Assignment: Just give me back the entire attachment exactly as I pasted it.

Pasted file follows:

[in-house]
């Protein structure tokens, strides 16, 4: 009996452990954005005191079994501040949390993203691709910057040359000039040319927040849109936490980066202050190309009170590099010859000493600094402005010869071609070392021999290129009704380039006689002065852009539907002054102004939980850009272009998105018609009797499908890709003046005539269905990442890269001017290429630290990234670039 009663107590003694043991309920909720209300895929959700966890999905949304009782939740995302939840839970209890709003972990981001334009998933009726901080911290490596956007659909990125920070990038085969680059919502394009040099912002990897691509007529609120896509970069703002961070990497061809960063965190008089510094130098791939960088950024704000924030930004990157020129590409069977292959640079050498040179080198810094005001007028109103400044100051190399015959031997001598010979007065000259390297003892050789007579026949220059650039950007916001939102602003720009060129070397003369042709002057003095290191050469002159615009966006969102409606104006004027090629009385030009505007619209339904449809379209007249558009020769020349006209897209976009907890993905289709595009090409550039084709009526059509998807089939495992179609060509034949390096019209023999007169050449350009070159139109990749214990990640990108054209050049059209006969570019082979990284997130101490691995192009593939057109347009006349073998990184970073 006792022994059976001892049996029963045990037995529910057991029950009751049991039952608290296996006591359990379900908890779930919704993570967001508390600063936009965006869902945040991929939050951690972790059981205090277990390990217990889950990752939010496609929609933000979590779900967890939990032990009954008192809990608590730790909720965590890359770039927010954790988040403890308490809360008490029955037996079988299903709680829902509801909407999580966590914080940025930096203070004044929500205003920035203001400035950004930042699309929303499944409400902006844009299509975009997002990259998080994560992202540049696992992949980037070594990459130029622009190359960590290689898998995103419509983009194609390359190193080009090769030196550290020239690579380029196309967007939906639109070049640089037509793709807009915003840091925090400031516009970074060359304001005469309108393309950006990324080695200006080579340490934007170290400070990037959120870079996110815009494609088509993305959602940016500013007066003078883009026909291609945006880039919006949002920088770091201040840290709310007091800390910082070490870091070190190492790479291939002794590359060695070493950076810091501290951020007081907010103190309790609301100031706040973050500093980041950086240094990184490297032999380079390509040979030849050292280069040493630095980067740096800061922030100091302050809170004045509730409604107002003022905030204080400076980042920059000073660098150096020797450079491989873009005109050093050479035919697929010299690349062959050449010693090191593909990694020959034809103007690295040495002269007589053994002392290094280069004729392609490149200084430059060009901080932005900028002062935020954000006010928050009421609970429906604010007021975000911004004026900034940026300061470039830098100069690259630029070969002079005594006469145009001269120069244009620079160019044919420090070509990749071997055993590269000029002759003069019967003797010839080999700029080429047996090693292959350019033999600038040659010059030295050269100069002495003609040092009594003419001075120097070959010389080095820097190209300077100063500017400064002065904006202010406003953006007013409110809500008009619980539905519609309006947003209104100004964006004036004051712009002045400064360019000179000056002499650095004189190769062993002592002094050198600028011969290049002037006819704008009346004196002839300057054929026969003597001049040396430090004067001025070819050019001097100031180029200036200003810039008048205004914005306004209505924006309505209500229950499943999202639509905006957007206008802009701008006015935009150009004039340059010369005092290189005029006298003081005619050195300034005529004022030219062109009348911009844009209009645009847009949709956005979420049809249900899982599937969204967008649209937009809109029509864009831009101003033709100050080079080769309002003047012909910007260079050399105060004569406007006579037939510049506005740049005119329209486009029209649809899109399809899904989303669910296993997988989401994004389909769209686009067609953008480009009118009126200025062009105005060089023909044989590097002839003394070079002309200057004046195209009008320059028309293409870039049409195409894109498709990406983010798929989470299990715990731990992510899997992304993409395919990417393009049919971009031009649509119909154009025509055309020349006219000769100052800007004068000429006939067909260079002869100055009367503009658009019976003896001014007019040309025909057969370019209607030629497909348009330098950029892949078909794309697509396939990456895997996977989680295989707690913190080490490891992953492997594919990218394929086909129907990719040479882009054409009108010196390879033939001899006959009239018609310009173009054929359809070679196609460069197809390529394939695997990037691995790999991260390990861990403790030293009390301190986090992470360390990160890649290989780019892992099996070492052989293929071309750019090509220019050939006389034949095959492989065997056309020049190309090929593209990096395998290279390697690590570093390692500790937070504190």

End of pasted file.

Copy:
[in-house]
């Protein structure tokens, strides 16, 4: 009996452990954005005191079994501040949390993203691709910057040359000039040319927040849109936490980066202050190309009170590099010859000493600094402005010869071609070392021999290129009704380039006689002065852009539907002054102004939980850009272009998105018609009797499908890709003046005539269905990442890269001017290429630290990234670039 009663107590003694043991309920909720209300895929959700966890999905949304009782939740995302939840839970209890709003972990981001334009998933009726901080911290490596956007659909990125920070990038085969680059919502394009040099912002990897691509007529609120896509970069703002961070990497061809960063965190008089510094130098791939960088950024704000924030930004990157020129590409069977292959640079050498040179080198810094005001007028109103400044100051190399015959031997001598010979007065000259390297003892050789007579026949220059650039950007916001939102602003720009060129070397003369042709002057003095290191050469002159615009966006969102409606104006004027090629009385030009505007619209339904449809379209007249558009020769020349006209897209976009907890993905289709595009090409550039084709009526059509998807089939495992179609060509034949390096019209023999007169050449350009070159139109990749214990990640990108054209050049059209006969570019082979990284997130101490691995192009593939057109347009006349073998990184970073 006792022994059976001892049996029963045990037995529910057991029950009751049991039952608290296996006591359990379900908890779930919704993570967001508390600063936009965006869902945040991929939050951690972790059981205090277990390990217990889950990752939010496609929609933000979590779900967890939990032990009954008192809990608590730790909720965590890359770039927010954790988040403890308490809360008490029955037996079988299903709680829902509801909407999580966590914080940025930096203070004044929500205003920035203001400035950004930042699309929303499944409400902006844009299509975009997002990259998080994560992202540049696992992949980037070594990459130029622009190359960590290689898998995103419509983009194609390359190193080009090769030196550290020239690579380029196309967007939906639109070049640089037509793709807009915003840091925090400031516009970074060359304001005469309108393309950006990324080695200006080579340490934007170290400070990037959120870079996110815009494609088509993305959602940016500013007066003078883009026909291609945006880039919006949002920088770091201040840290709310007091800390910082070490870091070190190492790479291939002794590359060695070493950076810091501290951020007081907010103190309790609301100031706040973050500093980041950086240094990184490297032999380079390509040979030849050292280069040493630095980067740096800061922030100091302050809170004045509730409604107002003022905030204080400076980042920059000073660098150096020797450079491989873009005109050093050479035919697929010299690349062959050449010693090191593909990694020959034809103007690295040495002269007589053994002392290094280069004729392609490149200084430059060009901080932005900028002062935020954000006010928050009421609970429906604010007021975000911004004026900034940026300061470039830098100069690259630029070969002079005594006469145009001269120069244009620079160019044919420090070509990749071997055993590269000029002759003069019967003797010839080999700029080429047996090693292959350019033999600038040659010059030295050269100069002495003609040092009594003419001075120097070959010389080095820097190209300077100063500017400064002065904006202010406003953006007013409110809500008009619980539905519609309006947003209104100004964006004036004051712009002045400064360019000179000056002499650095004189190769062993002592002094050198600028011969290049002037006819704008009346004196002839300057054929026969003597001049040396430090004067001025070819050019001097100031180029200036200003810039008048205004914005306004209505924006309505209500229950499943999202639509905006957007206008802009701008006015935009150009004039340059010369005092290189005029006298003081005619050195300034005529004022030219062109009348911009844009209009645009847009949709956005979420049809249900899982599937969204967008649209937009809109029509864009831009101003033709100050080079080769309002003047012909910007260079050399105060004569406007006579037939510049506005740049005119329209486009029209649809899109399809899904989303669910296993997988989401994004389909769209686009067609953008480009009118009126200025062009105005060089023909044989590097002839003394070079002309200057004046195209009008320059028309293409870039049409195409894109498709990406983010798929989470299990715990731990992510899997992304993409395919990417393009049919971009031009649509119909154009025509055309020349006219000769100052800007004068000429006939067909260079002869100055009367503009658009019976003896001014007019040309025909057969370019209607030629497909348009330098950029892949078909794309697509396939990456895997996977989680295989707690913190080490490891992953492997594919990218394929086909129907990719040479882009054409009108010196390879033939001899006959009239018609310009173009054929359809070679196609460069197809390529394939695997990037691995790999991260390990861990403790030293009390301190986090992470360390990160890649290989780019892992099996070492052989293929071309750019090509220019050939006389034949095959492989065997056309020049190309090929593209990096395998290279390697690590570093390692500790937070504190």